In previous videos, you learned two things. First, that there can be large disparities in economic wealth among different countries. And second, you learned that

In previous videos, you learned two things.

First, that there can be large disparities in economic wealth among different countries. And second, you learned that one key factor drives that disparity: growth rate. As we said, it changes everything. But just how transformative is a country's growth rate?

Take Argentina, for example.

In 1950, the Argentine standard of living was similar to that of many Western European countries. Up until 1965, Argentina's per capita income was ahead of many of its neighbors.

On the other hand, Japan in 1950 was on the other end of the spectrum. Japan had been ravaged by war and was only just beginning to find its economic footing again. At that time, Japan's standard of living was roughly the same as that of Mexico.

It was quite poor, compared to the Argentina of the same era.

But look at what's happened in the past 65 years.

Japan today is one of the world's most prosperous countries. Since 1950, it has managed to double its living standards about every eight years. Argentina, on the other hand, has stagnated. Once, Argentina had double the standard of living of Japan. But Japan now doubles them today, with a standard of living 10 times higher than the one it had in 1950.

In economic terms, Japan is what we would call a growth miracle. It's in the same class as other growth success stories, like South Korea and China which have experienced the “hockey stick” of prosperity. (India seems like it may have started on this path as well.)

These countries are proof of one thing: with the right factors, a poor country can not only grow, but it can do so quickly. It can catch up with developed countries at an astonishing rate.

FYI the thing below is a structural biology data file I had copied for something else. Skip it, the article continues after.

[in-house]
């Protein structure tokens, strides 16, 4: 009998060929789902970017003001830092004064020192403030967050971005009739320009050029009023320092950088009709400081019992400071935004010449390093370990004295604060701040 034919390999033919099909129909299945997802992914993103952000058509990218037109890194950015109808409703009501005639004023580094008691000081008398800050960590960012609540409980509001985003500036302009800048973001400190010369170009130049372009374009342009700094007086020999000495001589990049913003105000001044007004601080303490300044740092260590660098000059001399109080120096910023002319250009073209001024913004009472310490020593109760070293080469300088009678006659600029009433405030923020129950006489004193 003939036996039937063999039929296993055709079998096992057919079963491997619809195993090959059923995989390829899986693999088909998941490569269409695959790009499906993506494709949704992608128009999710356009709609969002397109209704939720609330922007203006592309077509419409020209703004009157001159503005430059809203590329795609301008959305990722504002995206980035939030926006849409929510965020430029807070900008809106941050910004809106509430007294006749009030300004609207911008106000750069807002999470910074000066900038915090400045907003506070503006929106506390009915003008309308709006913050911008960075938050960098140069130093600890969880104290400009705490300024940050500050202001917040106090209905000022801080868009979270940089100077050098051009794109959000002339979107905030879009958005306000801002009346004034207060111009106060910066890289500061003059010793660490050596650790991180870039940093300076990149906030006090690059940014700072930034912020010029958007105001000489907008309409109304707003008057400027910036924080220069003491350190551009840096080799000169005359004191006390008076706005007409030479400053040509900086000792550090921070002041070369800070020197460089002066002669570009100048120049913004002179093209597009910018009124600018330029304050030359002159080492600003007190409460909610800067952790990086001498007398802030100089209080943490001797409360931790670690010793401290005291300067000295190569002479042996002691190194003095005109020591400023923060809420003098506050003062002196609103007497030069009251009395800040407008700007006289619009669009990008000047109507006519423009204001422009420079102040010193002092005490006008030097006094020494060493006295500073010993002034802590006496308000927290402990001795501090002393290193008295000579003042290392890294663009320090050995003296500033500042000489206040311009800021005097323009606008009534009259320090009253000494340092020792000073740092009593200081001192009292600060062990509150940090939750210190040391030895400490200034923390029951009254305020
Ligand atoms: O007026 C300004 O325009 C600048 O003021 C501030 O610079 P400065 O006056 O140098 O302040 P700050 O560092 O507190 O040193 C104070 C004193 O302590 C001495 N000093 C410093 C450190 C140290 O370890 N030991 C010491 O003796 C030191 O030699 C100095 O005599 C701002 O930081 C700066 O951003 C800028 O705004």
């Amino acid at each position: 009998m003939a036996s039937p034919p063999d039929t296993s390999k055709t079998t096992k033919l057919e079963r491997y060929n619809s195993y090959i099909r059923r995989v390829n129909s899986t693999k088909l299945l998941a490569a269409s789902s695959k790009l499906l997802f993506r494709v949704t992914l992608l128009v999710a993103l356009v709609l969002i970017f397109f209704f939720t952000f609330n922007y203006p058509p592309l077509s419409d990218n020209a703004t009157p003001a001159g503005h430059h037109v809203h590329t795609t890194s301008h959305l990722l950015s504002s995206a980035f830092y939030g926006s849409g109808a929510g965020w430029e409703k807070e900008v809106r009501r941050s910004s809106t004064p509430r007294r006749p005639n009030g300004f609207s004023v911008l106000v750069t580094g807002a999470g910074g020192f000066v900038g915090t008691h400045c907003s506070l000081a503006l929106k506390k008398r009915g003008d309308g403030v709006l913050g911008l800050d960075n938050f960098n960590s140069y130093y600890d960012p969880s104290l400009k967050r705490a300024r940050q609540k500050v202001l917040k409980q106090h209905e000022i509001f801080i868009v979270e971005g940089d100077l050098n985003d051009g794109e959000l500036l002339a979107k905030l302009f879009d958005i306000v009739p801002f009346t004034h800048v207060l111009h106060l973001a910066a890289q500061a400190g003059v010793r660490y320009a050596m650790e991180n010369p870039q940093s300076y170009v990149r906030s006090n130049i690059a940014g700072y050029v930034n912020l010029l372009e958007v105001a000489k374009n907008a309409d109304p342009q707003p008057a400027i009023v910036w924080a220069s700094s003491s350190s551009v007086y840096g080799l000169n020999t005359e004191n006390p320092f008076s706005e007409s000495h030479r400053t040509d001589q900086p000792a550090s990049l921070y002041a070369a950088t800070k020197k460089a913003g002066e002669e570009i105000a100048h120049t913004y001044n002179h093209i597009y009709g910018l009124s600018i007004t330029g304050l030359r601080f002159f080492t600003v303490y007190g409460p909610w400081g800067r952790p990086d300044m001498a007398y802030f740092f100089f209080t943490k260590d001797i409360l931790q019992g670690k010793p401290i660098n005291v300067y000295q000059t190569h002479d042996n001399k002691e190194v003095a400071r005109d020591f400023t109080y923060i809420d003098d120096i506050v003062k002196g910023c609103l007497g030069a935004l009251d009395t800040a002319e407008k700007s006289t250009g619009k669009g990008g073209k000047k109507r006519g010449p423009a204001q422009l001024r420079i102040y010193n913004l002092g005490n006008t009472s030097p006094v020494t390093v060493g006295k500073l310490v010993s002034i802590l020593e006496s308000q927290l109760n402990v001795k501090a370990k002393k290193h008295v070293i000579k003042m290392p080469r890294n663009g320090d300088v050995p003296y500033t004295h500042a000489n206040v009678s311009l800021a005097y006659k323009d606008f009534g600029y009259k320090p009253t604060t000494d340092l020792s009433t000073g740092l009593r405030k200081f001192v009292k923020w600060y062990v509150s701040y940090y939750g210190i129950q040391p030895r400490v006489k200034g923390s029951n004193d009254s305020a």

What took the United States two centuries of steady growth can now be achieved by other countries in about one-fifth the time. Catch-up can happen in 40 years—about the span of a generation or two.

That's the good news.

The bad news is, while growth can skyrocket in some countries, growth isn’t guaranteed at all.

Argentina is an example of this. It grew well for a time, and then it stalled. Even worse than Argentina, are countries like Niger, and Chad, which are the very worst of growth disasters. Not only are these countries in extreme poverty, but they also have little to no growth. More than that, these countries have never experienced substantial growth in the past.

But why does that all matter?

It matters because growth isn't just about numbers. It's not just about more goods and services. When a country grows, its citizens often end up with longer, healthier, and happier lives. Conversely, the countries that are growth disasters have citizens in poverty, with shorter and less happier lives.

As bleak as this seems, it’s the plain truth: while growth miracles are possible, growth disasters are, too.

Which leaves us with another question: what causes either state?

What leads to growth, prosperity, health, and happiness? And then, what leads to the opposite situation?

We're excited to share the answer, but that's a topic for future videos.

For now, check out this video to get up to speed on growth miracles and growth disasters.